The leader of the country’s largest business organisation has called on the Labour Party to abandon “outdated ideologies” and warn that its plans for nationalisation of major industries will scare off foreign investors and harm savers and pensioners.
Responding to Labour leader Jeremy Corbyn’s speech at the CBI’s annual conference in London, its director general Carolyn Fairbairn called on his party to accept business as the provider of opportunities rather than “root cause of inequality”.
Mr Corbyn used his address to business leaders to say that it was “nonsense” to call him anti-business, while announcing plans for 320,000 climate apprentices and to allow local authorities to take control of local bus operators if the wish to.
However Ms Fairbairn said follow his speech: “It’s time to see Labour open the door to real and lasting partnership with business, not stick with outdated ideologies that would close it in their face.
“The challenge is not what Labour want to achieve, it’s how. Firms share many of the same ambitions, on skills, climate change, delivering high paid jobs and making sure that the proceeds of growth are felt across the country – but those challenges need a joint response.”
The CBI boss said that many of Labour’s proposals showed promise but simultaneously railed against what she called the party’s “false instincts for mass nationalisations and forcing inclusive ownership schemes onto thriving businesses” - plans she said would “frighten off investors from backing the UK, with pensioners and savers having to foot the bill”.
All three main parties spoke at the CBI’s conference, with Prime Minister Boris Johnson having pledged a review of the business rates system.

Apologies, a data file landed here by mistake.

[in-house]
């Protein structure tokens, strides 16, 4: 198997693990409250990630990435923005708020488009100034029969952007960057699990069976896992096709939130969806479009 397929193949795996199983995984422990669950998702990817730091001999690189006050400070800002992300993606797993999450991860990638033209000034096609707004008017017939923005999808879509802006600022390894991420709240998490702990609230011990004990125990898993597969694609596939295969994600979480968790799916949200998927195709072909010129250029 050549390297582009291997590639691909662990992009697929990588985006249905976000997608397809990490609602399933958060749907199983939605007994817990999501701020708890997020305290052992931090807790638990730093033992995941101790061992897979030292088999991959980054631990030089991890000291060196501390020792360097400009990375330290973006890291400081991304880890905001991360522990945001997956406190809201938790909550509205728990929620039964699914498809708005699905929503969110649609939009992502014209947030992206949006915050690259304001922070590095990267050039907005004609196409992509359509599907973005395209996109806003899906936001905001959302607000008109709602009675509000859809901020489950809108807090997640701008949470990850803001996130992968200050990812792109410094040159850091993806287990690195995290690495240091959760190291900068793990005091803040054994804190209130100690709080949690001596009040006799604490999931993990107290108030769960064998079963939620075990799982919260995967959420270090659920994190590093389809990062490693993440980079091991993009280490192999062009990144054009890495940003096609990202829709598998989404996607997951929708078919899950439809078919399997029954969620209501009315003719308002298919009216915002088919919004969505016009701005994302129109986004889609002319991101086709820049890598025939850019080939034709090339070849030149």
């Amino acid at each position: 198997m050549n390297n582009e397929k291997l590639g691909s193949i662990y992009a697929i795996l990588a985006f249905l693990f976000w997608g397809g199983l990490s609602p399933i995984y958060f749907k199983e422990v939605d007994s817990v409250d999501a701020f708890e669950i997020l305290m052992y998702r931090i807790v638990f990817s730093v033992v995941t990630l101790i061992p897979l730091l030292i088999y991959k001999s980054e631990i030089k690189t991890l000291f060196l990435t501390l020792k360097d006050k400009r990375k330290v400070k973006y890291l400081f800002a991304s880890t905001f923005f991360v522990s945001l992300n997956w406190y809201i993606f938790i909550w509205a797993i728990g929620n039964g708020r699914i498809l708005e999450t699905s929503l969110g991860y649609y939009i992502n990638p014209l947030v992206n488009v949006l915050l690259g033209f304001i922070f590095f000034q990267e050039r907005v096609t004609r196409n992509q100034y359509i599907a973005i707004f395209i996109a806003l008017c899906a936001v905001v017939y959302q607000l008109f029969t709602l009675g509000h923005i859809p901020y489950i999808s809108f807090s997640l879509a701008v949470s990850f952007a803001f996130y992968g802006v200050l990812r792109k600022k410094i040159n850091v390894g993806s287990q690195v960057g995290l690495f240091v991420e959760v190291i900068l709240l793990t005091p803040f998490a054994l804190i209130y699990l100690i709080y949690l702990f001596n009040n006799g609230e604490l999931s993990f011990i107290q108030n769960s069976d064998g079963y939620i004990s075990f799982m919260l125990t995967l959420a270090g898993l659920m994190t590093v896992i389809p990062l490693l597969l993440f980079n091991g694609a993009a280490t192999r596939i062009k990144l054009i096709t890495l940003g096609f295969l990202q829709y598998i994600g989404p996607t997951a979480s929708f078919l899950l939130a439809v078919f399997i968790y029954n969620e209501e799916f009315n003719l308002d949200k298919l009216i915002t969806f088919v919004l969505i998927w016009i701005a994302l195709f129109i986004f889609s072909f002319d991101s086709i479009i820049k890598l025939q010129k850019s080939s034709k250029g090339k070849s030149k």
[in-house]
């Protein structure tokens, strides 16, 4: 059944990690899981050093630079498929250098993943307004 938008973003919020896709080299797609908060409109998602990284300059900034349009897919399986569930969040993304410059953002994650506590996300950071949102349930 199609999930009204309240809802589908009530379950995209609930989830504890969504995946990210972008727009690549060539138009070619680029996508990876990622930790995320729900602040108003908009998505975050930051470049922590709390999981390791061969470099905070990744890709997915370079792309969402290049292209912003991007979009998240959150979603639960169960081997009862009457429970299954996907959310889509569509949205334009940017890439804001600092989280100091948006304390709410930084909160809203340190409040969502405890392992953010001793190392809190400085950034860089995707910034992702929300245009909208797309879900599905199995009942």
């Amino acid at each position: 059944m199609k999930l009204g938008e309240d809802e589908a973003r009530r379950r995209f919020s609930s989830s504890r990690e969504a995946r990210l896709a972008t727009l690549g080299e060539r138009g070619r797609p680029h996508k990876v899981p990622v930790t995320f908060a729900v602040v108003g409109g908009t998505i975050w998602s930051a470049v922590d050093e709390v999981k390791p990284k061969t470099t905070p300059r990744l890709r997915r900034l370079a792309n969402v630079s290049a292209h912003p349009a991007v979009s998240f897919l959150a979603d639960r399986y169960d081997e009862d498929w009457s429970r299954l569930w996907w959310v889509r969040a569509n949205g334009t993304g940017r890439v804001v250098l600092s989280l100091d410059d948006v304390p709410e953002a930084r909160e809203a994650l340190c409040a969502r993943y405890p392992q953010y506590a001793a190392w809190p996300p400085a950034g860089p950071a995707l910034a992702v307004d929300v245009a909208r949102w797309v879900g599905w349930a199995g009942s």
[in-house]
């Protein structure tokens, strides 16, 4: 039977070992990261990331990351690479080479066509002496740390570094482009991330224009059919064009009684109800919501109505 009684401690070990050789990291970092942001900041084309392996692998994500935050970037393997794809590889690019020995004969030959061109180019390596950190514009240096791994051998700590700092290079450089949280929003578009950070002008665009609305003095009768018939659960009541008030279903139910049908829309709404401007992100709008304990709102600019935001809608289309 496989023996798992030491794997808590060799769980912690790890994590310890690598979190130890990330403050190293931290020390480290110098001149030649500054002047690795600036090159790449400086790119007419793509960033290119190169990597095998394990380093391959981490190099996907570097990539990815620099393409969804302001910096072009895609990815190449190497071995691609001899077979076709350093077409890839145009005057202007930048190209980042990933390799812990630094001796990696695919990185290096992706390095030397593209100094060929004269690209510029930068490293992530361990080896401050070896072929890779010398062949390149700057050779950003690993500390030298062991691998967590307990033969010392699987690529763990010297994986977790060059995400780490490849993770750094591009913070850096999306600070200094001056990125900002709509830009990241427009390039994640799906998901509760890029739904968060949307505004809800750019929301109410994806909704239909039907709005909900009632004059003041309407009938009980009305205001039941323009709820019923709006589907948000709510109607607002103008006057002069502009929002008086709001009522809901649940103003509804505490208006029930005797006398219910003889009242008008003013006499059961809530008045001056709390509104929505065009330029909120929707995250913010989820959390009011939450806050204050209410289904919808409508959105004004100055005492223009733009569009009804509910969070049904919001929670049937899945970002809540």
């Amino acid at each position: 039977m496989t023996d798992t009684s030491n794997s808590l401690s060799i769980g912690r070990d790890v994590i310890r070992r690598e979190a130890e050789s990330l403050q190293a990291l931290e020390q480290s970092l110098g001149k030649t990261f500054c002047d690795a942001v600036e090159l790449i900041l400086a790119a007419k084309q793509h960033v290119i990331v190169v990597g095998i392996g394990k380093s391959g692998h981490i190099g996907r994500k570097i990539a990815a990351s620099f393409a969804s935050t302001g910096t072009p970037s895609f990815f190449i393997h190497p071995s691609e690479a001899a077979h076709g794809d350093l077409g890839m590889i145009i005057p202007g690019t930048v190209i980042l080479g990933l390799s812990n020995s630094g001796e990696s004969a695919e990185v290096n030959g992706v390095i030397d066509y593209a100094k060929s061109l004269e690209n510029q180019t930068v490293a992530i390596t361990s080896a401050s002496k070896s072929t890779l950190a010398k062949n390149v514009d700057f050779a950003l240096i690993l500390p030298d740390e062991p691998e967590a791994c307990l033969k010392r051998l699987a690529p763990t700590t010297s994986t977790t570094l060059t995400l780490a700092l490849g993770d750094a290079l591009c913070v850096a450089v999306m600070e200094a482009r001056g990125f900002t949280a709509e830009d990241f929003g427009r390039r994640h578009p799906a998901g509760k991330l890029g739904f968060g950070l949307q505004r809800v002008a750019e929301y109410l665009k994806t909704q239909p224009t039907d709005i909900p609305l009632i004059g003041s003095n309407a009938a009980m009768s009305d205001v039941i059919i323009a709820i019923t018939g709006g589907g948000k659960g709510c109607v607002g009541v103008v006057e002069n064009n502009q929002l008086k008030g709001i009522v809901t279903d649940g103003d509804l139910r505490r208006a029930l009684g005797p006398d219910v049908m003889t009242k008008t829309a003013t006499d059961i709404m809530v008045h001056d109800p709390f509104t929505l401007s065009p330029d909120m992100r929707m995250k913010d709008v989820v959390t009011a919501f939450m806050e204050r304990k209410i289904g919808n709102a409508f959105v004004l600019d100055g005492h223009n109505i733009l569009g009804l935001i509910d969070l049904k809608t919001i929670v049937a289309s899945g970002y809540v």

The pledge was welcomed by Helen Dickinson, Chief Executive of the British Retail Consortium, but she warned that it would ultimately not slow the decline seen on many of Britain’s high streets.
She said: “The Conservatives should commit to supporting investment and growth in retailers large and small, particularly as the majority of the UK’s 3 million retail workers are employed in businesses that will not benefit from the proposed rates cuts.”
The Prime Minister also pledged to shelve a planned reduction in corporation taxes, vowing to spend the money on public services.
However the CBI said this would only work for the country if “it is backed by further efforts to the costs of doing business and promote growth”.
Liberal Democrat leader Jo Swinson used her speech to promise improvements to tackling climate change and improving skills, as well as replace the business rate system with a landowner levy.
However the CBI warned that such a land value tax would be “mired in complexity” and that it was not clear how such a charge would produce a level playing field for business.
It did, nonetheless, welcome the commitment to better infrastructure to connect the UK’s regions and nations, as well as on closing productivity gaps and facilitating a step change in exports.